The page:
Tuesday, 31 December 2013

Rarity distribution in pictures: 2013, and before

This is far from a typical end-of-year review (but there are enough of those out there already). Instead, I’ve spent an hour or two playing around with some new data visualisation tools in the latest version of Excel, and my birding records from the year. If a picture speaks a thousand words, then this is going to be pretty long!

First up: where have I seen anything good this year? The chart below tells the story…


On the left, we have my nine British lifers – I think this validates the story that there’s been lots of amazing birds, but few of them close to home! (You can also see from the colour key that one of the nine was a bit of a tart, the Great Snipe at Kilnsea… but compensated for by the ridiculously good view!)

On the right, we have all the other species that I log all records for – basically anything unusual, scarce migrants and better. The bigger circles (disproportionately big, I reckon?) are sites with multiple goodies: the Uwchmynydd peninsula in Wales, or St. Abbs Head, for instance. One slight surprise from all this is that I’ve not been down to the far southwest at all in 2013… I’ve been missing out! And even though we didn’t have the mass of megas we’d hoped for on Shetland, the rash of bubbles says we didn’t do badly!

Next – how do those lifers’ locations compare to those in the previous five years, say? Those are shown in the following chart:


There’s less scatter here, with a predictable bias towards the south-east. And a few hotspots emerge: Dungeness is in the lead with three (including the tarty, turquoise coloured Melodious Warbler!), and for an inland site, Chew Valley Lake has done well to give me two (Sharp-tailed Sand and Franklin’s Gull). Portland has two more megas (Eastern Bonelli’s and Collared Fly), as well, to put alongside this week’s unexpected Alcid addition.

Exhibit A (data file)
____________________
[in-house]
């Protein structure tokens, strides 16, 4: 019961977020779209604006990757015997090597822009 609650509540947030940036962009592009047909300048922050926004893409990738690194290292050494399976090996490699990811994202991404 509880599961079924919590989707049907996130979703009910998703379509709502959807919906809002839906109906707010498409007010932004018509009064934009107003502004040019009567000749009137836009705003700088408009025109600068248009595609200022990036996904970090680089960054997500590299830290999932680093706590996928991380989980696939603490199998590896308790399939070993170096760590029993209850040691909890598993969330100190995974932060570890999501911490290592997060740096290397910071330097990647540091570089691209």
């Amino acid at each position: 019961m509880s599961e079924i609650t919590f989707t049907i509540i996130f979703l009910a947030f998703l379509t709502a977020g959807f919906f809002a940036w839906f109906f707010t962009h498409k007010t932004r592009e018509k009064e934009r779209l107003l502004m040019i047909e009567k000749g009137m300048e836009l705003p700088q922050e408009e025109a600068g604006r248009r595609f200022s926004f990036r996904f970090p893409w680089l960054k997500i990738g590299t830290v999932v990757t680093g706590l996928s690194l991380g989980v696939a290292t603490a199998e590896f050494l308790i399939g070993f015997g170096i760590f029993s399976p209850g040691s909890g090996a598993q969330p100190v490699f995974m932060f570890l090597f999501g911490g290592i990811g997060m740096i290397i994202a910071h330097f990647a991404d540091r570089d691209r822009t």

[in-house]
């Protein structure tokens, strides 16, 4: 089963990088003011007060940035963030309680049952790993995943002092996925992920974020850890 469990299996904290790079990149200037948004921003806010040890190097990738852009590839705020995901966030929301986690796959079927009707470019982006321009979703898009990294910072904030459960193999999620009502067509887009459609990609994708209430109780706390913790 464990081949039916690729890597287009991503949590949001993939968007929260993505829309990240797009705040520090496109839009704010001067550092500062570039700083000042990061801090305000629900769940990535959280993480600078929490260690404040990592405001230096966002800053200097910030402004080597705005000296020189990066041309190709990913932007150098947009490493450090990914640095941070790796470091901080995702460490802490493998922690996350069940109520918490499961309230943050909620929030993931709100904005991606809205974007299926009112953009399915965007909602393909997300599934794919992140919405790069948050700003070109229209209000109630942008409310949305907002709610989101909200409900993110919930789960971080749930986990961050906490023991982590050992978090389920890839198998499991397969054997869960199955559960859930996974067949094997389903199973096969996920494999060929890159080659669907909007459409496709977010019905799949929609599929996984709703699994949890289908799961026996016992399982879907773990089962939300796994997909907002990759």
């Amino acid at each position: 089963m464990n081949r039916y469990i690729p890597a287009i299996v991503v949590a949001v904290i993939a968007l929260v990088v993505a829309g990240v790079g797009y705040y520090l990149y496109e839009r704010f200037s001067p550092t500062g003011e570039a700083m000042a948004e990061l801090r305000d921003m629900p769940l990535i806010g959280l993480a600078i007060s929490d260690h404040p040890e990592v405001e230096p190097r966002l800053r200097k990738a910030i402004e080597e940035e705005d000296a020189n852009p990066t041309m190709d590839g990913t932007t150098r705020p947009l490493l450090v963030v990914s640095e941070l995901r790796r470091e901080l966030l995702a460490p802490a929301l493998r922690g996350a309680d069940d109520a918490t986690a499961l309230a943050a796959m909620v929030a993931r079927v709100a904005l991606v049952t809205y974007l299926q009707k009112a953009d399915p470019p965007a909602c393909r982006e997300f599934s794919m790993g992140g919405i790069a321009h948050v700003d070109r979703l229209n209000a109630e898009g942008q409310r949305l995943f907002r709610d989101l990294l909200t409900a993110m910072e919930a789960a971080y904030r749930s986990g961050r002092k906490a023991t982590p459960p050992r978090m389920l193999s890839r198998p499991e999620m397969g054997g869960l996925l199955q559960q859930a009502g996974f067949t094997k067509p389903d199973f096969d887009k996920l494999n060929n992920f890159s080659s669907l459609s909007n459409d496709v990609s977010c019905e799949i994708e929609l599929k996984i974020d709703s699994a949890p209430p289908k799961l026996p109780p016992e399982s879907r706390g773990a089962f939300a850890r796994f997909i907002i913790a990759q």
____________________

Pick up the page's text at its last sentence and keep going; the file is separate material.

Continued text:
But that wide distribution is a huge change to how my birding started as a teenager in the early 90’s! No national twitching back then, as the next pic illustrates – this is all lifers between 1992 (at the start of which I had a British list of around 230) and 2003 (when I graduated from university, with the list on around 310):


Clearly, it was all about East Anglia, with just a tiny handful of holiday bonuses elsewhere!

Obviously I’ve had plenty of excellent birding up there since then as well.So the next chart illustrates that region in more detail, showing all notable records from 1992 to date, again with lifers on the left and everything else on the right.


Looking at the lifers, there’s clearly no shortage of quality in that lot! This clearly reveals a tendency to only go for rarer birds further away from the area where I grew up, near Great Yarmouth – for instance, Canvasback and Pied-billed Grebe in west Norfolk… and the navy megas in south Suffolk are all relatively recent.

On the right-hand side, you can see some happy hunting grounds highlighted with larger circles: for instance, Minsmere, Lowestoft, Winterton, and Sheringham (dominated by seawatching records, principally ‘local’ birds in a big turquoise slice of the pie). And of course, the North Norfolk coast is simply littered with great birds – shown below in more detail:


No prizes for guessing where Cley is here… the best site for sheer number of species for me, anywhere in the country – though Rainham is certainly punching above its weight here!


And I could easily go on – where on earth have I seen exactly 100 Yellow-browed Warblers, 26 Red-backed Shrikes or 21 Pec Sands? Where have I seen most stuff on Shetland, or Scilly? What are the peak weeks of the year for scarcities, rarities, and megas?

But in conclusion for now, I hope this just goes to show the value in keeping records over a period of time, since it’s easier and easier to draw out patterns and insight as better software comes along. I’m already thinking that I need to keep more data electronically – perhaps all species, not just the rarer ones, with full counts? And then I should submit it all to the BTO, so they can draw much more interesting (and important) conclusions from the data, across all observers, as they’ve done with the excellent Bird Atlas.

Maybe there’s a New Year’s resolution in there somewhere?

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